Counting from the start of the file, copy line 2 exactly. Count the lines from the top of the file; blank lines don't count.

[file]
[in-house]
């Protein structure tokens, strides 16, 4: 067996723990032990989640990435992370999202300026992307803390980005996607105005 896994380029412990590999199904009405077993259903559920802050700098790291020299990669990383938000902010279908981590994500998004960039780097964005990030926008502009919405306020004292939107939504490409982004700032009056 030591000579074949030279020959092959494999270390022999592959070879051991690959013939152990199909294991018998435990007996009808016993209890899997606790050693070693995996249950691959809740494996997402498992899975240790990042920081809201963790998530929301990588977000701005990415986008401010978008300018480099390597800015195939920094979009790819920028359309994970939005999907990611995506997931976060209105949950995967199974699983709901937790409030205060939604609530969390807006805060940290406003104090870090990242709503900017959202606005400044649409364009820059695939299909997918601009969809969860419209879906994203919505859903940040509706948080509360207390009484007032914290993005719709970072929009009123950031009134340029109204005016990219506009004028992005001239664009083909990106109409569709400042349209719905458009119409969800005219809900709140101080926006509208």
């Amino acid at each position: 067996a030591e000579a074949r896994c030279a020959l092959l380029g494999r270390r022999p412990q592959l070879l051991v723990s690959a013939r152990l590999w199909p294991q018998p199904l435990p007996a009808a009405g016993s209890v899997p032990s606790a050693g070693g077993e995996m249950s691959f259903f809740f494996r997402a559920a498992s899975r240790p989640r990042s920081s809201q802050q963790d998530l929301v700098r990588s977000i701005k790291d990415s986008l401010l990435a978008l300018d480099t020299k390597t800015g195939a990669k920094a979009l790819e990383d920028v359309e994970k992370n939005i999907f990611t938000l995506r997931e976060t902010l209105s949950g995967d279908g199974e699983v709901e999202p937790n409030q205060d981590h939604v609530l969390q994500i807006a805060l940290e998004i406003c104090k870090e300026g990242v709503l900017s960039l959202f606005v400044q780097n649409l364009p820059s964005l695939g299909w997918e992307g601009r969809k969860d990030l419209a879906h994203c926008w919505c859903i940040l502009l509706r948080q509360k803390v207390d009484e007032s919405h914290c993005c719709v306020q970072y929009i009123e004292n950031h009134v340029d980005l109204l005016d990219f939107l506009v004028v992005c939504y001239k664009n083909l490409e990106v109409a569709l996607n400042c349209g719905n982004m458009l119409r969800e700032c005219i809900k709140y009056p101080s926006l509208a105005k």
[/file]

């Protein structure tokens, strides 16, 4: 067996723990032990989640990435992370999202300026992307803390980005996607105005 896994380029412990590999199904009405077993259903559920802050700098790291020299990669990383938000902010279908981590994500998004960039780097964005990030926008502009919405306020004292939107939504490409982004700032009056 030591000579074949030279020959092959494999270390022999592959070879051991690959013939152990199909294991018998435990007996009808016993209890899997606790050693070693995996249950691959809740494996997402498992899975240790990042920081809201963790998530929301990588977000701005990415986008401010978008300018480099390597800015195939920094979009790819920028359309994970939005999907990611995506997931976060209105949950995967199974699983709901937790409030205060939604609530969390807006805060940290406003104090870090990242709503900017959202606005400044649409364009820059695939299909997918601009969809969860419209879906994203919505859903940040509706948080509360207390009484007032914290993005719709970072929009009123950031009134340029109204005016990219506009004028992005001239664009083909990106109409569709400042349209719905458009119409969800005219809900709140101080926006509208």